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Categorial Compositionality: A Category Theory Explanation ... - fldit

Author Summary Our minds are not the sum of some arbitrary collection of mental abilities. Instead, our mental abilities come in groups of related behaviours. This property of human cognition has substantial biological advantage in that the benefits afforded by a cognitive behaviour transfer to a related situation without any of the cost that came with acquiring that behaviour in the first place. The problem of systematicity is to explain why our mental abilities are organized this way. Cognitive scientists, however, have been unable to agree on a satisfactory explanation. Existing theories cannot explain systematicity without some overly strong assumptions. We provide a new explanation based on a mathematical theory of structure called **Category** **Theory**. The key difference between our explanation and previous ones is that systematicity emerges as a natural consequence of structural relationships between cognitive processes, rather than relying on the specific details of the cognitive representations on which those processes operate, and without relying on overly strong assumptions. to explain all three, though for some theories an explanation for one property may entail explanations for others. Classicists and Connectionists employ some form of combinatorial representations to explain systematicity. For Classicists, representations are combined in such a way that the tokening of complex representations entails the tokening of representations of their constituent entities, so that the syntactic relationships between the constituent representations mirror the semantics ones—systematicity is a result of a combinatorial syntax and semantics [1]. For Connectionists, representations of complex entities are constructed more generally so that their tokening does not necessarily imply tokening constituent entity representations [5,6]. An example of a Classicist’s representation of John loves Mary would be loves (John, Mary), and a Connectionist representation would be a tensor product so that the vectors representing John, loves, and Mary do not literally appear anywhere in the tensor representation. We refer to the former as classical compositionality, and the latter as connectionist (or, functional) compositionality. In general, a Classical or Connectionist architecture can demonstrate systematicity by having the ‘‘right’’ collection of grammatical rules, or functions such that one capacity is indivisibly linked to another. Suppose, for example, a Classical system with the following three rules: G1: P ? Agent loves Patient Agent ? John D Mary Patient ? John D Mary: G1 provides the capacities to generate all four representations (i.e., John loves John, John loves Mary, etc.), and these capacities are indivisibly linked, because absence of any one of those rules means the system cannot generate any of those representations. In no case can the system generate one without being able to generate the others. So, this Classical architecture has the systematicity of representation property with respect to this group of four propositions. A tensor product [9], or Gödel numbering [5] scheme is a functionally compositional analogue of this explanation. Systematicity of inference follows from having additional processes that are sensitive to the structure of these representations. For Classical architectures, at least, compositionality of representation also follows, because the semantic content of a complex representation is built up from the semantic contents of the constituents and their syntactic relationships [8]. Aizawa [2,8] disputes whether a Connectionist architecture can also demonstrate compositionality of representation. Regardless, though, neither Classicism, nor Connectionism can derive theories that provide a full account of systematicity [2]. A demonstration of systematicity is not an explanation for it. In particular, although grammar G1 has the systematicity of representation property, the following grammar: G2: P ? John loves Patient D Agent loves Mary Agent ? John D Mary Patient ? John D Mary **Categorial** **Compositionality** does not. This architecture cannot generate a representation of the proposition Mary loves John even though it can generate representations of both John and Mary as agents and patients, and the John loves Mary proposition. The essential problem for Classical theory—likewise Connectionist theory—is that syntactic compositionality by itself is not sufficient without some additional assumptions for admitting grammars such as G1 that have the systematicity property, while excluding grammars such as G2 that do not. An explanation for systematicity in these cases turns on the nature of those additional, possibly ad hoc assumptions. An explanatory standard for systematicity To further clarify what is required of a theory to explain systematicity [1,3], Aizawa [2] presents an explanatory standard for systematicity and the problem of ad hoc assumptions, which we follow, by analogy with the Ptolemean (geocentric) versus Copernican (heliocentric) explanations for the motions of the planets (see [10] for a review). The geocentric explanation for planetary motion places the Earth at the center of the other planets’ circular orbits. Although this theory can roughly predict planetary position, it fails to predict periods of apparent retrograde motion for the superior planets (i.e. Mars, Jupiter, etc.) across the night sky without the assumption of epicycles (i.e., circular orbits with centers that orbit the Earth). This additional assumption is ad hoc in that it is unconnected with the rest of the theory and motivated only by the need to fit the data—the assumption could not be confirmed independently of confirming the theory. The heliocentric explanation, having all planets move around the Sun, eschews this ad hoc assumption. Retrograde motion falls out as a natural consequence of the positions of the Earth and other planets relative to the Sun. Tellingly, as more accurate data became available, the geocentric theory had to be further augmented with epicycles on epicycles to account for planetary motion; not so for the heliocentric theory. The theory of planetary motion, of course, does not end there. The heliocentric theory, with its circular orbits, cannot explain the elliptical motion of the planets without further assumptions, and so was superseded by Newtonian mechanics. Newtonian mechanics cannot explain the precession of planetary orbits, and was in turn superseded by Einstein’s theory of relativity. In each case, the superseding theory incorporates all that was explained by the preceding theory. Evaluating competing theories in this manner PLoS Computational Biology | www.ploscompbiol.org 2 July 2010 | Volume 6 | Issue 7 | e1000858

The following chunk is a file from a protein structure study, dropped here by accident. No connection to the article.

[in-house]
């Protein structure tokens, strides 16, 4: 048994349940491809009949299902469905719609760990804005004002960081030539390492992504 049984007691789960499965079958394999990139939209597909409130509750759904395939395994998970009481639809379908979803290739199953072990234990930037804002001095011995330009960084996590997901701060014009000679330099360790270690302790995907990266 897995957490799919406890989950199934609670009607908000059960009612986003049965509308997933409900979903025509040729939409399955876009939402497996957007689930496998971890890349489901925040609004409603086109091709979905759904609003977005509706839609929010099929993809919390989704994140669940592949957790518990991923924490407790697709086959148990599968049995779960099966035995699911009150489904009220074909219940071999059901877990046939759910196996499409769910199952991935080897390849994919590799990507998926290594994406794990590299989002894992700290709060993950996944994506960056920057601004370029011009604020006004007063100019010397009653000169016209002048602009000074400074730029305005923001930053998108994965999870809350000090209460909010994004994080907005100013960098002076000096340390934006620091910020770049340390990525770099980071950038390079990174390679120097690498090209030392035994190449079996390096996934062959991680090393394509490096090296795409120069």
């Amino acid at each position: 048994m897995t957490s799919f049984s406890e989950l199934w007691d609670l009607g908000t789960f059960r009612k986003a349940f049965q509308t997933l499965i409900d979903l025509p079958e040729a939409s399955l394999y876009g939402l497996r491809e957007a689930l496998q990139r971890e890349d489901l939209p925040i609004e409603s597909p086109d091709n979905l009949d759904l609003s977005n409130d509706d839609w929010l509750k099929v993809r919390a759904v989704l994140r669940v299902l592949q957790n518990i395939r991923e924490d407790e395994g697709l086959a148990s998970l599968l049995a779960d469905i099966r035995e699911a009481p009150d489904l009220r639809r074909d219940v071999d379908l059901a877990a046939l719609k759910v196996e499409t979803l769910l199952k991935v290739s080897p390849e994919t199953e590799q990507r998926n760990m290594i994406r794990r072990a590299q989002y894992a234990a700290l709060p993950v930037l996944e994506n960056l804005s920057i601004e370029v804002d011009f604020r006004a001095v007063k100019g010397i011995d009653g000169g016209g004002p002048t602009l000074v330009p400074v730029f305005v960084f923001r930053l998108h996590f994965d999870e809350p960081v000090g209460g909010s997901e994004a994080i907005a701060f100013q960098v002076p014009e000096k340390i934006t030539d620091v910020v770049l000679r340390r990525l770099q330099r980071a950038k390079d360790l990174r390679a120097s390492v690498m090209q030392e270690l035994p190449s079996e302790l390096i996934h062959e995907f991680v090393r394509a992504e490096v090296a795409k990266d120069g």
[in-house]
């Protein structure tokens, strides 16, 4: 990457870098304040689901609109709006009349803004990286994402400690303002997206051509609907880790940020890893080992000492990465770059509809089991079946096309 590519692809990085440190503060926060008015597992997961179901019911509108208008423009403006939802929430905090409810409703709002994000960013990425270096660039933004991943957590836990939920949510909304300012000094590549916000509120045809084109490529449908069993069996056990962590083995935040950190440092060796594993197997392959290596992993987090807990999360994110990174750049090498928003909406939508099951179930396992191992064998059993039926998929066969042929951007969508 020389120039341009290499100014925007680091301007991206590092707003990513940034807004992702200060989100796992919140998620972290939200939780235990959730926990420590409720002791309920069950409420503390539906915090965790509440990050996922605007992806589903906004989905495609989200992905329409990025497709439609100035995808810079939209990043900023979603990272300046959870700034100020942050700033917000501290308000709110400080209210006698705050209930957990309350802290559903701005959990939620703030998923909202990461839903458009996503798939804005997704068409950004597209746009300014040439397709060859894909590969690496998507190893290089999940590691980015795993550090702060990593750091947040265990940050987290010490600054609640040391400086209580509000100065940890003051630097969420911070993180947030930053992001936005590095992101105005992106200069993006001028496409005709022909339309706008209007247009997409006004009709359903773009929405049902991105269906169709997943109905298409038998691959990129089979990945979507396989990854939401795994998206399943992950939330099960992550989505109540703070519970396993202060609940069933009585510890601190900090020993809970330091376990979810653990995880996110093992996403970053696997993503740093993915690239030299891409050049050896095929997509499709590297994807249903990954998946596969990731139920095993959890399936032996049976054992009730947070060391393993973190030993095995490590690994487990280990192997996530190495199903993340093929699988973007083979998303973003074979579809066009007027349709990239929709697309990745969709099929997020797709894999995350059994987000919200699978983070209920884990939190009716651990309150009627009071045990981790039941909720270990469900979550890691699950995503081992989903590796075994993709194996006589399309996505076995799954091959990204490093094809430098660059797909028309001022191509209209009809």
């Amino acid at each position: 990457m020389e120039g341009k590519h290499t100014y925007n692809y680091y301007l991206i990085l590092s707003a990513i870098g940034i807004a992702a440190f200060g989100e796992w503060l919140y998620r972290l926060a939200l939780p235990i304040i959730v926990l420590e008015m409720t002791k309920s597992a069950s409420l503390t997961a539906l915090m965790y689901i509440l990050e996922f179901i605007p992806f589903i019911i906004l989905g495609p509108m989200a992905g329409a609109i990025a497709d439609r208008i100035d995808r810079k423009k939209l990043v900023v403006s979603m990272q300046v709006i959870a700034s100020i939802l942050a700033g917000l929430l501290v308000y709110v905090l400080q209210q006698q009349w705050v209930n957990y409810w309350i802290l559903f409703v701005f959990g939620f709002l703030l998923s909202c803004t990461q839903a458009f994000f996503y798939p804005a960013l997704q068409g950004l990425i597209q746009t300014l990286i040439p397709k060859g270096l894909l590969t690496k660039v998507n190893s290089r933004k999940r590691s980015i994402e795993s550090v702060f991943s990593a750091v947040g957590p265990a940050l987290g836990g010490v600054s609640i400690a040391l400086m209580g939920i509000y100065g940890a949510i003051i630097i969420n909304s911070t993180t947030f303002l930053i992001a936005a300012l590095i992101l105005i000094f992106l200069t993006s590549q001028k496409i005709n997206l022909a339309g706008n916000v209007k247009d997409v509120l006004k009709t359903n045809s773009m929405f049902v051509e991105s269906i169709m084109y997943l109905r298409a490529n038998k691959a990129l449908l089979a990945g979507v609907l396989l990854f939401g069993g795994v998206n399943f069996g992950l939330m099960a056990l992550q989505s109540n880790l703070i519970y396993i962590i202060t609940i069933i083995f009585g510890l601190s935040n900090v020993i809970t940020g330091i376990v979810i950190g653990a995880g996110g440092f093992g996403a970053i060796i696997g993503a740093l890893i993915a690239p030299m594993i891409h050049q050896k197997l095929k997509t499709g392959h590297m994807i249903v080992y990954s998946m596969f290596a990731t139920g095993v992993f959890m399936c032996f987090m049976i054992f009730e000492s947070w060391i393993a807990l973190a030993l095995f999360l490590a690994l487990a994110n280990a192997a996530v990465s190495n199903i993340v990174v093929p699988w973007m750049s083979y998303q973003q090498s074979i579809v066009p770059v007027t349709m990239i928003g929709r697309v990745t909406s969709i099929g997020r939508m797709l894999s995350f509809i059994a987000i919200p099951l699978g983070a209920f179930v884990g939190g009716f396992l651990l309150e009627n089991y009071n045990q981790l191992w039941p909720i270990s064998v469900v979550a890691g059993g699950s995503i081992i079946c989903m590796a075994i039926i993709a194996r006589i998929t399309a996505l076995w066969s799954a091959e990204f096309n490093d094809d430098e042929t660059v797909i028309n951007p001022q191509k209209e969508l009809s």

has an extensive history in science, and so one may expect it to be a reasonable standard for an explanation of systematicity in cognitive science. Aizawa [2] notes that although philosophers of science may not have a precise definition for the concept of an ad hoc assumption, one can nonetheless usefully characterize the idea by analogy with generally accepted examples, such as the assumption of epicycles, which we just mentioned. Another example Aizawa uses is the Creationist versus Darwinian theory of speciation, where the appeal to a supernatural being to explain the existence of different species is an ad hoc assumption. The general sense in which a theory fails to provide a satisfactory explanation by its appeal to ad hoc assumptions is when those additional, so called auxiliary, assumptions are unconnected to the core assumptions and principles of the theory, motivated only by the need to fit the data, and cannot be confirmed independently of confirming the theory. In this sense, the core theory has no explanatory power for the particular phenomenon of interest. Note that an auxiliary assumption is not necessarily ad hoc, nor is it precluded from subsequent inclusion into the set of core assumptions of the modified theory. Orthogonal experiments may provide confirmatory data for an auxiliary assumption, independent of the theory in question. Observations of the Jovian moons would have been the sort of independent confirmatory evidence for epicycles, had such data been available at the time, to justifiably include it as one of the core assumptions. However, the assumption that all heavenly bodies are governed this way ultimately proved untenable. The kind of theory sought here is one where systematicity necessarily follows without requiring such ad hoc assumptions. This characterization guides our analysis of the problem posed by the systematicity property, and our explanation for it. The problem for Classical and Connectionist theories is that they cannot explain systematicity without recourse to their own ad hoc assumptions [2]. For Classicism, having a combinatorial syntax and semantics does not differentiate between grammars such as G1 and G2. For Connectionism, a common recourse to learning also does not work, whereby systematicity is acquired by adjusting network parameters (e.g., connection weights) to realize some behaviours—training set—while generalizing to others—test set. Learning also requires ad hoc assumptions, because even widely used learning models, such as feedforward [11] and simple recurrent networks [12], fail to achieve systematicity [13–17] when construed as a degree of generalization [18,19]. Hence, neither Classical nor Connectionist proposals satisfy the explanatory standard laid out by Fodor and Pylyshyn [1] and Fodor and McLaughlin [3] (see also [20], Appendix), and further articulated by Aizawa [2]. Ironically, failure to meet this criterion was one of the reasons Classicists rejected Connectionist explanations for systematicity. The import of Aizawa’s analysis is that the same shortcoming also befalls Classicism, and so an explanation for systematicity is still needed. In this regard, it would appear that the 90s were also the ‘‘lost decade’’ for cognitive science. In hindsight, the root of the difficulty that surrounds the systematicity problem has been that cognitive scientists never had a theory of structure to start with (i.e. one that was divorced, or at least separated from specific implementations of structure-sensitive processes). In fact, such a theory has been available for quite some time, but its relevance to one of the foundational problems of cognitive science has not previously been realized. Our categorytheory based approach addresses the problem of ad hoc assumptions because the concept of an adjunction, which is central to our argument, ensures that the construct we seek not only exists, but is unique. That is to say, from this core assumption and category theory principles, the systematicity property necessarily follows for the particular cognitive domains of interest, because in each case the one and only collection of cognitive capacities derived from our theory is the systematic collection, without further restriction by additional (ad hoc) assumptions. Methods **Categorial** **Compositionality** **Category** theory is a theory of structure par excellence [21–23]. It was developed out of a need to formalize commonalities between various mathematical structures [24], and has been used extensively in computer science for the analysis of computation [25–28]. Yet, despite computationalism being the catchcry of many psychologists since the cognitive revolution, applications of category theory to cognitive psychology have been almost nonexistent (but, see [29,30] for two examples). Our explanation of systematicity is based on the concept of an adjunction, which depends on the concepts of category, morphism, product, functor, and natural transformation. So, in this section, we provide formal definitions of these concepts. (For further explanation of some category theory concepts in the context of cognition, see [30].) An adjunction is a formal means for capturing the intuition that a relationship between mathematical objects is ‘‘natural’’— additional constructs are unnecessary to establish that relationship (see also [23], p2). The mathematical notion of being natural dates back at least to [24], and the technical aspect is given starting where we define natural transformation. In the current context of meeting the explanatory standard for systematicity, identifying a suitable adjunction means that no further (ad hoc, or arbitrary) assumptions are needed to define the relationship between a particular cognitive architecture and a desired group of cognitive capacities. Such constructs look natural (once understood), but it is the mathematical criterion that definitely establishes naturality. **Category** A category C consists of a class of objects DCD~(A,B, . . . ); a set C(A,B) of morphisms (also called arrows, or maps) from A to B where each morphism f : A?B has A as its domain and B as its codomain, including the identity morphism 1A : A?A for each object A; and a composition operation, denoted ‘‘0’’, of morphisms f : A?B and g : B?C, written g0f : A?C that satisfy the laws of: N identity, where f 01A~f ~1B0f , for all f : A?B; and N associativity, where h0(g0f )~(h0g)0f , for all f : A?B, g : B?C and h : C?D. The most familiar example of a category is Set, which has sets for objects and functions for morphisms, where the identity morphism 1A is the identity function and the composition operation is the usual function composition operator ‘‘0’’. Another example, where continuity is important, is the category of metric spaces and continuous functions. Morphisms Certain morphisms have important properties that warrant giving them names. Two such morphisms, which we will refer to later, are called isomorphisms and homomorphisms. A morphism f : A?B is an isomorphism if there exists a morphism g : B?A, such that g0f ~1A and f 0g~1B. If g exists, then it is the inverse of f , also denoted as f {1 . Homomorphisms pertain to categories whose objects have additional internal structure, such as groups. For example, the category Grp has groups for objects, and the morphisms are group homomorphisms. A group consists of a set G of elements, and an associative binary operation , satisfying identity and inverse PLoS Computational Biology | www.ploscompbiol.org 3 July 2010 | Volume 6 | Issue 7 | e1000858